Rankin briefs Danville Rotary on Shaker Village history, future
By DAVE FAIRCHILD
On Jan. 18, 2019, Billy Rankin, VP of public programming and organizational strategy, provided Rotarians a better understanding of the largest National Historic Landmark in the state of Kentucky.
Shaker Village of Pleasant Hill has a history that reaches back for hundreds of years. Its 34 historic structures, all constructed by the Shakers, constitute the largest privately held collection of buildings from the 19th century in the United States. Over 2,000 people lived as Shakers at Pleasant Hill in the over 100 years that it existed. It wasn’t a moment stuck in time. It was a community through time. Practices evolved. They compromised. They changed.
Shaker communities were hierarchical and centralized, but operated as a democracy. Shakers were communal within the village, but were capitalistic outside of it. They were building and living in what were essentially mansions at a time and place when most people were living in simple cabins. At one point, they were making 70,000 brooms a year. Later, they dropped that industry because broom-making was no longer profitable. Today, the word Shaker is synonymous with high-quality craftsmanship. Shaker brooms and Shaker furniture are fine examples.
The Shakers’ history begins with their travels from Europe, as a small band seeking religious freedom. They settled in upstate New York, pooled their resources and gathered together to help them survive. It also allowed them to build the utopian society they envisioned. Their basic belief system was that God was male and female, mother and father, and that the Christ spirit came through Jesus as a man. The Second Coming was thought to be through a woman. An early leader named Ann Lee embodied that spirit.
When Shakers began to settle and establish their villages, they had great success in recruiting others. There were 11 villages established across New England by 1800. Based on that success, their leaders sought to expand in Kentucky, where they were able to grow in population by recruiting families that brought their children to join the celibate community. Early settlers at Pleasant Hill numbered 44 members, but in less than 20 years that number grew to 500 people. All new members were issued the same items. Everyone was told where to live and was assigned a job to do.
Many of the large buildings at Pleasant Hill were built while the Village’s primary leader was Mother Lucy Smith. Her leadership came over one hundred years before women had the right to vote in our country. In 1812, the village leaders purchase a former slave and allowed her to live amongst them as an equal; she lived in the same bedrooms that they shared over 150 years before the civil rights movement. They also accepted immigrants and migrants; their communities were a melting pot when most small towns were not.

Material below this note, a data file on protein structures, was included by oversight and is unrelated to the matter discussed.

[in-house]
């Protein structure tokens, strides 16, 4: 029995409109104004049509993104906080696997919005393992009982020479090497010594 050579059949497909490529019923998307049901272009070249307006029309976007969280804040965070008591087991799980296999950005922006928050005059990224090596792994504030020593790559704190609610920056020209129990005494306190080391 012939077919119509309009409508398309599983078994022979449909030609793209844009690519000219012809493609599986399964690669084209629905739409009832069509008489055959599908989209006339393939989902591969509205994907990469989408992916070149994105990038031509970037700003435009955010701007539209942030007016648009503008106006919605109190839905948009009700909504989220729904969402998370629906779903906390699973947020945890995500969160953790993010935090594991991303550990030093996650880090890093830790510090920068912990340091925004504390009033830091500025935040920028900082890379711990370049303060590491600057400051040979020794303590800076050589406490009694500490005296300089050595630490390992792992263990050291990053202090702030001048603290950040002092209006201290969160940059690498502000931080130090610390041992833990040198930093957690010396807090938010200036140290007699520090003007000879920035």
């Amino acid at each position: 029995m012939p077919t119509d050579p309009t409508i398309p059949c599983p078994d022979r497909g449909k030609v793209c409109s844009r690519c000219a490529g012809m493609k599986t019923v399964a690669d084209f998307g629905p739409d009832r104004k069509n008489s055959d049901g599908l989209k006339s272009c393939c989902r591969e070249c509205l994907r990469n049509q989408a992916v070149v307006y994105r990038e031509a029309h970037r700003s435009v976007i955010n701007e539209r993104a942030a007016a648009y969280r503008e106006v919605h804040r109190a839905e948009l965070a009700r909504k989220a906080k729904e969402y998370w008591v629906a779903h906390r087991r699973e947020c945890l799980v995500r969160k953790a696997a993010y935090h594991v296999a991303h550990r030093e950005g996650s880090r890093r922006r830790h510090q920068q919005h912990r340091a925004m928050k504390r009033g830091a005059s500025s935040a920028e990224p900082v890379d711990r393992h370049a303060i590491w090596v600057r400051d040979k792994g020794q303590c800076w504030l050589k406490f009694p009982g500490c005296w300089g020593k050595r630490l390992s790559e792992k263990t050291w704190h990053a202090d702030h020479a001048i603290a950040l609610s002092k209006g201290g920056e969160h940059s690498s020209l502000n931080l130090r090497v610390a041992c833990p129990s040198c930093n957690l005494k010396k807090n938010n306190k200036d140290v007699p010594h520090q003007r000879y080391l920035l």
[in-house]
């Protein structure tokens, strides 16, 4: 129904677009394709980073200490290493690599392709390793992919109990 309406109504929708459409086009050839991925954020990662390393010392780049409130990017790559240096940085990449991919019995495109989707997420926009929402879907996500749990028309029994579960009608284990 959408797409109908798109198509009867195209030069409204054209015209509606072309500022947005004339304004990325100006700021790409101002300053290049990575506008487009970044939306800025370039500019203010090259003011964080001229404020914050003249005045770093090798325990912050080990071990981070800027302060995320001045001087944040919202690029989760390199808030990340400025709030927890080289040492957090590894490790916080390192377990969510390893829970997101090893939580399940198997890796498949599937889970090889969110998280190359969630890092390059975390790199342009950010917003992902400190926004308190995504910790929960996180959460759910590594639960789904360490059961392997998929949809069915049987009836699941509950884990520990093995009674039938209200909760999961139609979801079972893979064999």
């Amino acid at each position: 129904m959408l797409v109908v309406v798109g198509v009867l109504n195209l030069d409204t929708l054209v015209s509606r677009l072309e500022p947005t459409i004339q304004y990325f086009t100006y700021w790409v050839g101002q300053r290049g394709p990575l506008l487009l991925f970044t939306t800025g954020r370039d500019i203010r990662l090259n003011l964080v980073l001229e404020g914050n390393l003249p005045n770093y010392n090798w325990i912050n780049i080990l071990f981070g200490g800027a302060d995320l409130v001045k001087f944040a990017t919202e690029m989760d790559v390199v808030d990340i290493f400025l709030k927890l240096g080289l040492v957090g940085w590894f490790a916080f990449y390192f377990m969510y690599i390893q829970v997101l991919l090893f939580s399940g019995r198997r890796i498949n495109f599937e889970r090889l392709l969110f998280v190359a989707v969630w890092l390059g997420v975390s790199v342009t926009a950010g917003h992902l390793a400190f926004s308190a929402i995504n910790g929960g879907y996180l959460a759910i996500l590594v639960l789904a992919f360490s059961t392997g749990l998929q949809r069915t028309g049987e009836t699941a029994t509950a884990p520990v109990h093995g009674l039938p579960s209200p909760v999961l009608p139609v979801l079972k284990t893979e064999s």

The Civil War and the Industrial Revolution were among a number of factors that greatly changed society inside and outside the Shaker communities. Membership numbers began to decline. By 1910, there were only 12 shakers left at Pleasant Hill. The last Shaker that lived at Pleasant Hill was Sister Mary Settles. She was the only Shaker sister who lived in that village who actually got to vote in our country’s elections. She died in 1923 and Pleasant Hill later became known as Shakertown.
Individuals from Lexington, Danville and others in the area got together and, with support from the Bluegrass Trust, founded a non-profit organization to raise the necessary funds to purchase the property and began restoring the village. Millions of people have come to visit Shaker Village of Pleasant Hill since it opened its doors in 1968, and tens of thousands of people have been employed as accountants, farmers, historians, biologists and chefs. Today, there is great diversity among Shaker Village’s 160 staff members. The original interpretive model came from Colonial Williamsburg.
Several years ago, Pleasant Hill’s management realized that the operating model needed to be changed. From a peak in 1988, visitation dropped steadily through the 1990s. Shaker Village partnered with Shaker scholars from four different universities: Hamilton College of New York, Berea College, Northern Kentucky University and the University of Richmond to develop a plan that focused on what steps were needed to create an incredible exhibit experience. The new business strategy is to work with “universal” themes, drawn from the Shaker communities, that are still relevant today. Mr. Rankin believes the business model is going to is going change the game for historic sites in our country.
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